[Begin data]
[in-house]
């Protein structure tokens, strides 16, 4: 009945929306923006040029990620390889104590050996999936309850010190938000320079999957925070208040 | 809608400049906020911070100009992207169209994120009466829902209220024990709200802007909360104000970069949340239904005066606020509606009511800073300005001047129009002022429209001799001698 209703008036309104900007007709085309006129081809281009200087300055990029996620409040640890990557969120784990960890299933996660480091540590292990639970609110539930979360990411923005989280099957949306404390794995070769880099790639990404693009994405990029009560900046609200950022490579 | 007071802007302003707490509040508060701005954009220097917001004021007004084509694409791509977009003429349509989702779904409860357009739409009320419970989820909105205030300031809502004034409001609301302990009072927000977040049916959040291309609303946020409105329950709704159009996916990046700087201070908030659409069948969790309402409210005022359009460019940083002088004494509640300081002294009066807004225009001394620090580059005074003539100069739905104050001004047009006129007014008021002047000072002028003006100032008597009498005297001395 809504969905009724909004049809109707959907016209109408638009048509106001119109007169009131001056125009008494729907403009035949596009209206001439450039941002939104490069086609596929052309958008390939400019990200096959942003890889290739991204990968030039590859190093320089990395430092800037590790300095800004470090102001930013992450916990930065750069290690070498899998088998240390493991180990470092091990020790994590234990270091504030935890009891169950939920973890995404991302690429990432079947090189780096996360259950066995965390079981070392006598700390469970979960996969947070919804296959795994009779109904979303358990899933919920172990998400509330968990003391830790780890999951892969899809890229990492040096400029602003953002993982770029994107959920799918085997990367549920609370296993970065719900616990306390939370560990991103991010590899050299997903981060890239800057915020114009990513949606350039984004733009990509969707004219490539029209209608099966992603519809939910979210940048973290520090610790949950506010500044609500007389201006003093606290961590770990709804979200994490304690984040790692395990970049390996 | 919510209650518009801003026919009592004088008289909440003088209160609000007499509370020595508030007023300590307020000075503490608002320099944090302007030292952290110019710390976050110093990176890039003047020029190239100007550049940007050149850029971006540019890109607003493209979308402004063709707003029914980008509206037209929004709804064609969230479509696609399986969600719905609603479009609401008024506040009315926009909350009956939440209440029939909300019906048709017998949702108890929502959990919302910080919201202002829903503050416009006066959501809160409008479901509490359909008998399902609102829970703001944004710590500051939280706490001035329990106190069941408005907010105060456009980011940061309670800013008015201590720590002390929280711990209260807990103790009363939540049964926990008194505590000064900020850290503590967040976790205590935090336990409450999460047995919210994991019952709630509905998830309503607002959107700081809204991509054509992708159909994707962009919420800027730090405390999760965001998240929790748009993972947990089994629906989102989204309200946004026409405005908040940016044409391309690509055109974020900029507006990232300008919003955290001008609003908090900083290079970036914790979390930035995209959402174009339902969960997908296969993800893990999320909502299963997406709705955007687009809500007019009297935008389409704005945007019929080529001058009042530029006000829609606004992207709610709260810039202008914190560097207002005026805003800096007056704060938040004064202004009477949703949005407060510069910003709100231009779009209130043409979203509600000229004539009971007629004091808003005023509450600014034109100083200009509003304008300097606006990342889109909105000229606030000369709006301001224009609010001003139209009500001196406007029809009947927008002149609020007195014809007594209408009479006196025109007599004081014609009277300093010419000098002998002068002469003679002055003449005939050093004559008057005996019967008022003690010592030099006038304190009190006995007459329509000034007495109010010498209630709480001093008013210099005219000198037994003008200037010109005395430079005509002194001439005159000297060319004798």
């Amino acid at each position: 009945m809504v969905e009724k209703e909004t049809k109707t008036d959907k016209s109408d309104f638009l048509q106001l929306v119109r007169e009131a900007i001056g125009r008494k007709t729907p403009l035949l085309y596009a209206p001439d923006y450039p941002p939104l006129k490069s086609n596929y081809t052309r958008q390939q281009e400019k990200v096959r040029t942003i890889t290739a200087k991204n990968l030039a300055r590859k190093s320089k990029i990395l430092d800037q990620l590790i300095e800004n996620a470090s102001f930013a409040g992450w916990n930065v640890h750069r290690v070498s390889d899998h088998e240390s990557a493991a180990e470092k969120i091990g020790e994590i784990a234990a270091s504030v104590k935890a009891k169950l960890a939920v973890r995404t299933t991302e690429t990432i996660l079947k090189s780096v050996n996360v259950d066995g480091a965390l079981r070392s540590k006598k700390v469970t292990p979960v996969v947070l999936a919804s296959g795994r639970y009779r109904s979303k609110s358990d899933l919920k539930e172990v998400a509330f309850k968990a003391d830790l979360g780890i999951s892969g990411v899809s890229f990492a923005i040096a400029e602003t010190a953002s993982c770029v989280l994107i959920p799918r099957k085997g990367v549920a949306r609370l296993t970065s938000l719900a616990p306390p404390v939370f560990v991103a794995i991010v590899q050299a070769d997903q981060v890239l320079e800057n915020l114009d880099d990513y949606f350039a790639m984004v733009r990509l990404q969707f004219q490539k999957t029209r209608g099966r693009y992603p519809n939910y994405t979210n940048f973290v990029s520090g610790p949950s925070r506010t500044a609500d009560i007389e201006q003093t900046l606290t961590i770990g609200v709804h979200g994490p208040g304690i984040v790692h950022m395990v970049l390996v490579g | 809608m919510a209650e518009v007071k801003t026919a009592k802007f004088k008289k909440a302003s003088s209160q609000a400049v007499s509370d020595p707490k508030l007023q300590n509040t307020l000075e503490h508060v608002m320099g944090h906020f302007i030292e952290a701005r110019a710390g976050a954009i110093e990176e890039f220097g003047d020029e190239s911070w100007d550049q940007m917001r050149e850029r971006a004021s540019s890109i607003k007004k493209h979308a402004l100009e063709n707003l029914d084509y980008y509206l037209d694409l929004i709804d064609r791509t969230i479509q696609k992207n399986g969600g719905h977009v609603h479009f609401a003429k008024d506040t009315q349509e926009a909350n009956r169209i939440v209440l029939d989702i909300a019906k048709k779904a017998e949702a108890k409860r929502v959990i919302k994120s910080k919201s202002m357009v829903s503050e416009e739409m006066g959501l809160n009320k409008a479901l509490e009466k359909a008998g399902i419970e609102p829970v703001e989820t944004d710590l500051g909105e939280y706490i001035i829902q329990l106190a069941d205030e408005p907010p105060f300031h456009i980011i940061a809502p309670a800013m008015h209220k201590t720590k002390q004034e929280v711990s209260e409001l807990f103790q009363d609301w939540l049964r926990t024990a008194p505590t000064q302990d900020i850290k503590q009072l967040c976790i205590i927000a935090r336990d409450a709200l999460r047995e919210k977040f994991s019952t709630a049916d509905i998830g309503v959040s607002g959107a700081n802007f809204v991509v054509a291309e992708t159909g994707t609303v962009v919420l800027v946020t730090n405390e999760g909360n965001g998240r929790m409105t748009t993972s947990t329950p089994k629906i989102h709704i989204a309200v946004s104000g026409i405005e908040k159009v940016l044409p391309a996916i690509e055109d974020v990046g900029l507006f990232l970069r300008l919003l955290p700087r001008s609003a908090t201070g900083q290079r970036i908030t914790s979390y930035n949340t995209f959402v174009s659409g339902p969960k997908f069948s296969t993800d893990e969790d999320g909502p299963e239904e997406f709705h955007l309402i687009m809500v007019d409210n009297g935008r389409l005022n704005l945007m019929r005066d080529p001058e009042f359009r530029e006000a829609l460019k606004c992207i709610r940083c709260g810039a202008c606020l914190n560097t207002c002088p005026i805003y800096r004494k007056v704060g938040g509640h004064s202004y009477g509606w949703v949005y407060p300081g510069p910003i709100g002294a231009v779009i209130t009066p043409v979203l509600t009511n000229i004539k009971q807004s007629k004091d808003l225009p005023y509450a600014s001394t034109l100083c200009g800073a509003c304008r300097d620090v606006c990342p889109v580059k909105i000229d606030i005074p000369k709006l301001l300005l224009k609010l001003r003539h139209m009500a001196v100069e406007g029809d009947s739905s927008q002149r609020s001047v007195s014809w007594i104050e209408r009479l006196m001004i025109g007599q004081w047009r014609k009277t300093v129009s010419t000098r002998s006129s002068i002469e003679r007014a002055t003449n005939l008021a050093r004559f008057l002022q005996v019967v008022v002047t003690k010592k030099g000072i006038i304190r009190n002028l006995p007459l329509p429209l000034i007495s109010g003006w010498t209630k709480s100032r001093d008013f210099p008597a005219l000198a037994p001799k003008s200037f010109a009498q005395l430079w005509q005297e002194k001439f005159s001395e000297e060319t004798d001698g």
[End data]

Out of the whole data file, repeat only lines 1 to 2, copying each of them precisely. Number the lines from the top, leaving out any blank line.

[in-house]
């Protein structure tokens, strides 16, 4: 009945929306923006040029990620390889104590050996999936309850010190938000320079999957925070208040 | 809608400049906020911070100009992207169209994120009466829902209220024990709200802007909360104000970069949340239904005066606020509606009511800073300005001047129009002022429209001799001698 209703008036309104900007007709085309006129081809281009200087300055990029996620409040640890990557969120784990960890299933996660480091540590292990639970609110539930979360990411923005989280099957949306404390794995070769880099790639990404693009994405990029009560900046609200950022490579 | 007071802007302003707490509040508060701005954009220097917001004021007004084509694409791509977009003429349509989702779904409860357009739409009320419970989820909105205030300031809502004034409001609301302990009072927000977040049916959040291309609303946020409105329950709704159009996916990046700087201070908030659409069948969790309402409210005022359009460019940083002088004494509640300081002294009066807004225009001394620090580059005074003539100069739905104050001004047009006129007014008021002047000072002028003006100032008597009498005297001395 809504969905009724909004049809109707959907016209109408638009048509106001119109007169009131001056125009008494729907403009035949596009209206001439450039941002939104490069086609596929052309958008390939400019990200096959942003890889290739991204990968030039590859190093320089990395430092800037590790300095800004470090102001930013992450916990930065750069290690070498899998088998240390493991180990470092091990020790994590234990270091504030935890009891169950939920973890995404991302690429990432079947090189780096996360259950066995965390079981070392006598700390469970979960996969947070919804296959795994009779109904979303358990899933919920172990998400509330968990003391830790780890999951892969899809890229990492040096400029602003953002993982770029994107959920799918085997990367549920609370296993970065719900616990306390939370560990991103991010590899050299997903981060890239800057915020114009990513949606350039984004733009990509969707004219490539029209209608099966992603519809939910979210940048973290520090610790949950506010500044609500007389201006003093606290961590770990709804979200994490304690984040790692395990970049390996 | 919510209650518009801003026919009592004088008289909440003088209160609000007499509370020595508030007023300590307020000075503490608002320099944090302007030292952290110019710390976050110093990176890039003047020029190239100007550049940007050149850029971006540019890109607003493209979308402004063709707003029914980008509206037209929004709804064609969230479509696609399986969600719905609603479009609401008024506040009315926009909350009956939440209440029939909300019906048709017998949702108890929502959990919302910080919201202002829903503050416009006066959501809160409008479901509490359909008998399902609102829970703001944004710590500051939280706490001035329990106190069941408005907010105060456009980011940061309670800013008015201590720590002390929280711990209260807990103790009363939540049964926990008194505590000064900020850290503590967040976790205590935090336990409450999460047995919210994991019952709630509905998830309503607002959107700081809204991509054509992708159909994707962009919420800027730090405390999760965001998240929790748009993972947990089994629906989102989204309200946004026409405005908040940016044409391309690509055109974020900029507006990232300008919003955290001008609003908090900083290079970036914790979390930035995209959402174009339902969960997908296969993800893990999320909502299963997406709705955007687009809500007019009297935008389409704005945007019929080529001058009042530029006000829609606004992207709610709260810039202008914190560097207002005026805003800096007056704060938040004064202004009477949703949005407060510069910003709100231009779009209130043409979203509600000229004539009971007629004091808003005023509450600014034109100083200009509003304008300097606006990342889109909105000229606030000369709006301001224009609010001003139209009500001196406007029809009947927008002149609020007195014809007594209408009479006196025109007599004081014609009277300093010419000098002998002068002469003679002055003449005939050093004559008057005996019967008022003690010592030099006038304190009190006995007459329509000034007495109010010498209630709480001093008013210099005219000198037994003008200037010109005395430079005509002194001439005159000297060319004798």